I was lucky enough to spend the last week of my holidays, and my birthday, in Barcelona with one of my best friends. So, I guess this blog post is actually about my Spanish adventure!

Going to Barcelona was the first time I’d been to Spain and the first time I could use Spanish somewhere other than a classroom! While we were there, we did so many fun things, we saw some pretty amazing sights and definitely experienced something very unique!

Le zoo and l’aquarium were a lot of fun! We got to see so many animals and we even got to see a spectacle des dauphins (dolphin show) where the dolphins did tricks! We also saw a tigre (tiger), dragon de Kimodo (Kimodo dragon), some phacochères (warthogs), a zèbre (zebra) and a familly of singes (monkeys) at the zoo! At the aquarium we got to see lots of requins (sharks) while we walked through a tunnel in one of the tanks!

20151027_15513220151028_12232120151027_151729   20151027_16385220151027_154329

My best friend, Caitlin, and her family are pretty big Barça fans, so we definitely had to visit Nou Camp, which is the stade (stadium) that the football team uses! We got to go through the musée (museum) of the history of the club, which was super interesting and we even got to see Messi’s Golden Boots and his Ballons D’Or. Then, we had a tour of the stadium, we sat in the media room, walked through the tunnel onto the pitch and even got to see the away players’ dressing room!

20151029_131427 20151029_131932  trophy lift20151029_140523

We did lots of other tourist-y things, like a Bus Tour around the city, and we took a funiculaire (cable-car) over the Bay. We got to see famous buildings like the Sagrada Familia, an unfinished cathédrale (cathedral) designed by Gaudí and the Arc de Triomf, not to be confused with the one in Paris!

20151030_16545520151027_140051 20151030_120916  20151031_123603

The unique experience I mentioned earlier was a museum dedicated to ham. Or rather jamón (that’s Spanish for ham). We got to learn about how the jamón is made, where the pigs live and what they eat. I also learned that only pigs who weigh 150kg can be called jamón ibérico. The most fun part of the tour was the tasting! We got to try six different kinds of ham, and they were all really tasty! They even had a escalier (staircase) that looked like ham!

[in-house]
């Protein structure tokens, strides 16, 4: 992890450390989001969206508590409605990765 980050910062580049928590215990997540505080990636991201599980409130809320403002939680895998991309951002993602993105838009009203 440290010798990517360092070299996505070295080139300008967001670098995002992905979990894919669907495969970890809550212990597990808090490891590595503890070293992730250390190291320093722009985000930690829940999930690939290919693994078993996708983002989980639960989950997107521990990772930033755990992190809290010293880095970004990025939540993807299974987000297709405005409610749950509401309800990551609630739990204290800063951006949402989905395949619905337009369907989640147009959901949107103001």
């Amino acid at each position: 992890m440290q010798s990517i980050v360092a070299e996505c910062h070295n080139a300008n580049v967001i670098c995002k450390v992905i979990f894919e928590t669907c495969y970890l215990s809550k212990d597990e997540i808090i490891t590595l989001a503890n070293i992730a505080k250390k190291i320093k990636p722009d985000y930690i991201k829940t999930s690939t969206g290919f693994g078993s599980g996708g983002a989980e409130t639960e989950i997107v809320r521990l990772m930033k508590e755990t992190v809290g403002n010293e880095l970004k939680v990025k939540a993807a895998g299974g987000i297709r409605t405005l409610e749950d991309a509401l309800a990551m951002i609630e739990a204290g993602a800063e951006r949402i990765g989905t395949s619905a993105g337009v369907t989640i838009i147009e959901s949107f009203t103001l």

20151028_16545420151028_173226 20151028_180332

Seeing as I spent my birthday in Barcelona, I thought it would a good chance to teach you how to say happy birthday in French, and Spanish!
In French we can say Joyeux anniversaire! or Bon anniversaire!
And in Spanish, we would say ¡Feliz cumpleaños!

I’m going to leave this post here, I hope you enjoy reading about my time in Barcelona! I’m going to update soon to answer some of your questions!

à bientôt,

La vie scolaire

Bonjour tout le monde!

Today I thought I would answer a couple of questions about school life (la vie scolaire) in France and about l’alimentation (food) I’ve eaten so far! Thank you everyone for your questions, keep them coming!

To Sophie M, yes I have started teaching! It’s been really fun so far and the pupils here seem really enthusiastic about learning English, which is great! At the minute, I’m on a two week holiday from school, but I’ll be back in the classroom soon! Speaking of classrooms, I took a couple of pictures of some of the rooms I’ll be teaching in.

20151008_153535  20151013_131618

Do they look any different to your classrooms? What do you think of them?

Craig, thank you for your question! The schools here are a little different to schools back at home like yours, and the schools I went to.

Firstly there is no uniforme in the schools I’m working in, which I find really bizarre! So students get to wear whatever they want to, including hoodies, jeans, leggins and trainers! I keep expecting to see school jumpers and stripey ties.

The school days in France are different to what we’re used to in the UK. They start between 8 and 8:30, but the pupils don’t finish until 5pm! The school day has two 30 minute breaks and a 60 minute lunch break, so that’s not too bad! The lessons here only last 45 minutes so there are 8 lessons each day!

The school dinners I’ve had so far have been fantastic! They have 3 courses, and lots of bread – every meal in France has lots of bread.

The meals that I’ve had so far include: confit de carnard (duck confit – I’m not really sure what it is either, but it tasted great!), pork with polenta, velouté de poireaux et pomme de terres au roquefort (leek, potato and cheese soup), tarte aux pêche (peach tart) and lots of other amazing things! I don’t have any pictures of the foods I’ve been eating, I’ve been too excited about eating it that I keep forgetting to take photos! Thank you everyone – Blythe, Craig and Aaron – for your questions about the food I’ve been eating. And Craig, the best thing I’ve eaten so far is the tartiflette I talked about in the last post! It really was fantastic.

While I’ve been in Saint-Girons, I’ve been doing a lot of food shopping.. I even managed to snap a picture of something. Why do you think I took a picture of this?


I’ll leave you guys with this, and remember is there is anything at all you want to know, let me know!

Until next time and à bientôt,


My first few weeks in Saint-Girons

Bonjour tout le monde,

I’m so so so sorry that I haven’t been able to update the blog before today, but I’ve had a bit of trouble with my internet, but it seems to be sorted now so I can update a bit more frequently.

The past few weeks have been really fun and I’ve been pretty busy! Plus, I’ve got lots of photos to show you.